Disney's cuddly toys of the future could be smart enough to pick out the perfect bedtime story, thanks to a clever new artificial intelligence engine that's been trained to judge short works of fiction.

Using neural networks designed to mimic the learning processes of human brains, the AI was trained using sample stories to recognise particular traits and patterns that would appeal to a broad range of readers.

The team from Disney Research and the University of Massachusetts Boston says it's the first large-scale study of its kind on getting bots to evaluate the quality of texts, and could eventually lead to AI systems that are able to tell a good story as well as spot one in a crowd of literary tales.

"Our neural networks had some success in predicting the popularity of stories," says one of the team, Boyang Albert Li from Disney Research. "You can't yet use them to pick out winners for your local writing competition, but they can be used to guide future research."

To get enough data for their system to work with, Disney researchers plugged in more than 28,320 of the answers from Q&A site Quora, focussing on those with most upvotes as an indicator of quality – many of the answers on the site are written in a story-like fashion, so it seemed a good fit for the purposes of this experiment.

Objectively judging the quality of a story is of course very tricky, so the upvotes added by Quora users acted like a sort of shorthand quality measure.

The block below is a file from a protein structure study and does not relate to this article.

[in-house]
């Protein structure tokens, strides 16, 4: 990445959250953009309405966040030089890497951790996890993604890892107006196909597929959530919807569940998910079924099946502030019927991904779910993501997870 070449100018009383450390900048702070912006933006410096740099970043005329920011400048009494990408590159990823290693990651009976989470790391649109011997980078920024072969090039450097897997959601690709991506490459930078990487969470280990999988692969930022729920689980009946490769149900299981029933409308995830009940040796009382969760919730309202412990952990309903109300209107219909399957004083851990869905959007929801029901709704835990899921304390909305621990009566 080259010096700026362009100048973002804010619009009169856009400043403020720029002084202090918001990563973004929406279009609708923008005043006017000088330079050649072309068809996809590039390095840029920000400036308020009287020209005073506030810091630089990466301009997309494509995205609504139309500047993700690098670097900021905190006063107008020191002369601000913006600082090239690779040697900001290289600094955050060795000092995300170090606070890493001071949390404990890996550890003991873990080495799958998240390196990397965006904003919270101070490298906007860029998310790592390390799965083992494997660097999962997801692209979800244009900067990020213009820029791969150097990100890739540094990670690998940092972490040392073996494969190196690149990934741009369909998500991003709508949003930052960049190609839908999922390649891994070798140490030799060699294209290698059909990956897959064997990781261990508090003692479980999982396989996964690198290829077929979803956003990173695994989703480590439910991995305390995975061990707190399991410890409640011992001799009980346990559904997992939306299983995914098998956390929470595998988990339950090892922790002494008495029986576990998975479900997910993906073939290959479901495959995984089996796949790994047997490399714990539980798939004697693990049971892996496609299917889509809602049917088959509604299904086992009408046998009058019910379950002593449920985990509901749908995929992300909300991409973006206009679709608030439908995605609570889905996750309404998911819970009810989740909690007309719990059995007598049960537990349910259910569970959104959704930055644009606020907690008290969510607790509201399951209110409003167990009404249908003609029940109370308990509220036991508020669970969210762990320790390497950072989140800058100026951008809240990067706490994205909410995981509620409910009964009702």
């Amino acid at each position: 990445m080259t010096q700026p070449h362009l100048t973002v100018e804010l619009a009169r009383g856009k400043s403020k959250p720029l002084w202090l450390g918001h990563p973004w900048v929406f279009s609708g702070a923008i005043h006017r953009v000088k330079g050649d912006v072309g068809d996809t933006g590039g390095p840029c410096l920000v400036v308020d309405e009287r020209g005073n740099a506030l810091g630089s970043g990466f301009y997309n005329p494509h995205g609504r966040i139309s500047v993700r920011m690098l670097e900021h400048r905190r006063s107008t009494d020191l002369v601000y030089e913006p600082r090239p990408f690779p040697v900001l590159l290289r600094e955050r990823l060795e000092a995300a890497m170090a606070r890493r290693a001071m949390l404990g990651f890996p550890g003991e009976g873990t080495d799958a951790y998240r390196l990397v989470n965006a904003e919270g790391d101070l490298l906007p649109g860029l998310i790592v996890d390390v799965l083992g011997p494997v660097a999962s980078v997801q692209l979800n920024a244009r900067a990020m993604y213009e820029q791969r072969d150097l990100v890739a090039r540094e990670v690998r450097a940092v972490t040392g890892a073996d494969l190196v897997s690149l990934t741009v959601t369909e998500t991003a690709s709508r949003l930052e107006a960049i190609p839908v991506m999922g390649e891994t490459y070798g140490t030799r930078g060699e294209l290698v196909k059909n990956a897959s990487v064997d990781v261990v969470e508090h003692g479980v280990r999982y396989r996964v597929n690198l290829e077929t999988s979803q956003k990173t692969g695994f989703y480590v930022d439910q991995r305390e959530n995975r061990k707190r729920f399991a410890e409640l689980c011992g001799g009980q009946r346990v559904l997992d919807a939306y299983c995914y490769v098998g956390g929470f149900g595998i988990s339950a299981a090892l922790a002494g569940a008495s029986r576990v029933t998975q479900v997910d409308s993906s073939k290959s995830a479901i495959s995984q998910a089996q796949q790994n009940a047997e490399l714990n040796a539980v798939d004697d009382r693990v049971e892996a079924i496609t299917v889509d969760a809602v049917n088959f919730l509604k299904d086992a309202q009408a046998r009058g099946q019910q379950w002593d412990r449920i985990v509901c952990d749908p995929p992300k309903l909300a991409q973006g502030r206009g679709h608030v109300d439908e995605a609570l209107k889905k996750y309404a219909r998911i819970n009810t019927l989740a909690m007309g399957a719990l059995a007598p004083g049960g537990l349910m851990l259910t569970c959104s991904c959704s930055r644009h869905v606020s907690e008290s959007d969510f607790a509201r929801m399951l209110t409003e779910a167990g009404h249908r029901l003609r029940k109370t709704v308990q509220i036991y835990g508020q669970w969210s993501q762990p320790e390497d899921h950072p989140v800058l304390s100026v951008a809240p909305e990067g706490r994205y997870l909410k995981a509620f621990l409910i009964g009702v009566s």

Three neural networks were then developed: one to look at individual chunks of the stories, one to analyse how those chunks fit together, and one to assess the stories more generally. As a combination, the networks were able to learn what separated the better stories from the rest.

The test was to see if the neural networks, once trained, could take a new story from the database and predict how many Quora upvotes it got – a sign that the AI was understanding what makes a story popular and what doesn't.

In the team's experiments, the neural networks proved better at judging stories than traditional machine-learning techniques, with the network judging the story as a whole, registering an 18 percent improvement.

We should note that as useful as Quora upvotes are, they are far from perfect in assessing the quality of a story. What's more, the research hasn't been peer-reviewed by other scientists yet.

Having said that, it's another example of the way advanced AI techniques like neural networks – which are capable of accepting and processing vast amounts of data in a layered way – can potentially make systems that are more human-like over time.

"The ability to predict narrative quality impacts on both story creation and story understanding," says Disney Research vice president Markus Gross, who wasn't directly involved in the research.

"To evaluate quality, the AI needs some level of understanding of the text. And if AIs are to create narratives, they need to be able to judge the quality of what they are producing."

The research is due to be presented at the International Joint Conference on Artificial Intelligence in Melbourne, Australia and is also available to view online.